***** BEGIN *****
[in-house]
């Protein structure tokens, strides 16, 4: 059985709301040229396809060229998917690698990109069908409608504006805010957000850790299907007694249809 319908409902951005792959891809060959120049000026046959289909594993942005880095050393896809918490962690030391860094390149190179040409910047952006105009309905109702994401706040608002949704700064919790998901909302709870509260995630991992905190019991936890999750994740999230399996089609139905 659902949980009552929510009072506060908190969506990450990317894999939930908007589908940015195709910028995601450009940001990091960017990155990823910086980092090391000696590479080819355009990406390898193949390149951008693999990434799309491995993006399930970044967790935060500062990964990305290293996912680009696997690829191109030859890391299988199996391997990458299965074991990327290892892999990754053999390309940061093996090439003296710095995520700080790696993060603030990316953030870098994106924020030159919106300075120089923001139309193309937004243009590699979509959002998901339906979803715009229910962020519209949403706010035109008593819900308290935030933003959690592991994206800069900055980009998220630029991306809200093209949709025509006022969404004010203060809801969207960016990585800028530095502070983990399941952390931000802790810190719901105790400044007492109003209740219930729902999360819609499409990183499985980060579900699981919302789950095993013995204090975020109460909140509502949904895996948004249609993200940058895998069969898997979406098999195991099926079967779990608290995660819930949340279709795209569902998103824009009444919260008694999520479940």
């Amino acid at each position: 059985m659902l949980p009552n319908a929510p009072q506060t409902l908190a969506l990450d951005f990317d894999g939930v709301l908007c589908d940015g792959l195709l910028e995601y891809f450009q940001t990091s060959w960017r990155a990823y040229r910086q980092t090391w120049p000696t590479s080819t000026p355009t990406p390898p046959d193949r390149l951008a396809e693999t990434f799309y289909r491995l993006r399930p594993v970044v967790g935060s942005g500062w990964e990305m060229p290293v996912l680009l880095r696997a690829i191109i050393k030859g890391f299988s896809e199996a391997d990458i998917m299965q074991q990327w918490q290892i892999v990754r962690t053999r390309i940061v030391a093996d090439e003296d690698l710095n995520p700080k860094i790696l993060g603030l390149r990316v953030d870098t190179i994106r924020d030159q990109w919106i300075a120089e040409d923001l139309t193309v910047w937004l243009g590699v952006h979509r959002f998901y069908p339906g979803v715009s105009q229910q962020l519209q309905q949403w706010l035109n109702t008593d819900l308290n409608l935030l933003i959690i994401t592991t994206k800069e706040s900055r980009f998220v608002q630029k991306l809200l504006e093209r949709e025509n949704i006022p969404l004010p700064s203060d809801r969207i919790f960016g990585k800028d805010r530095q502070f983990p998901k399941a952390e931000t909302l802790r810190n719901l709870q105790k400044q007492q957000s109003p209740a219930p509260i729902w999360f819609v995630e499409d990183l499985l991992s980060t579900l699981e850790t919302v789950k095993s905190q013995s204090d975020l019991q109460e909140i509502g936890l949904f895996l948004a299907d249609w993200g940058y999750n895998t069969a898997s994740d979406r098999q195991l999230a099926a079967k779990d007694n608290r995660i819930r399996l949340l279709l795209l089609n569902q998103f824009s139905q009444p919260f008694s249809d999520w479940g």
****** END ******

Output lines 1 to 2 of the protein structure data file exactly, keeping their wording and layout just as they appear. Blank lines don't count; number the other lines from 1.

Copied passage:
[in-house]
């Protein structure tokens, strides 16, 4: 059985709301040229396809060229998917690698990109069908409608504006805010957000850790299907007694249809 319908409902951005792959891809060959120049000026046959289909594993942005880095050393896809918490962690030391860094390149190179040409910047952006105009309905109702994401706040608002949704700064919790998901909302709870509260995630991992905190019991936890999750994740999230399996089609139905 659902949980009552929510009072506060908190969506990450990317894999939930908007589908940015195709910028995601450009940001990091960017990155990823910086980092090391000696590479080819355009990406390898193949390149951008693999990434799309491995993006399930970044967790935060500062990964990305290293996912680009696997690829191109030859890391299988199996391997990458299965074991990327290892892999990754053999390309940061093996090439003296710095995520700080790696993060603030990316953030870098994106924020030159919106300075120089923001139309193309937004243009590699979509959002998901339906979803715009229910962020519209949403706010035109008593819900308290935030933003959690592991994206800069900055980009998220630029991306809200093209949709025509006022969404004010203060809801969207960016990585800028530095502070983990399941952390931000802790810190719901105790400044007492109003209740219930729902999360819609499409990183499985980060579900699981919302789950095993013995204090975020109460909140509502949904895996948004249609993200940058895998069969898997979406098999195991099926079967779990608290995660819930949340279709795209569902998103824009009444919260008694999520479940």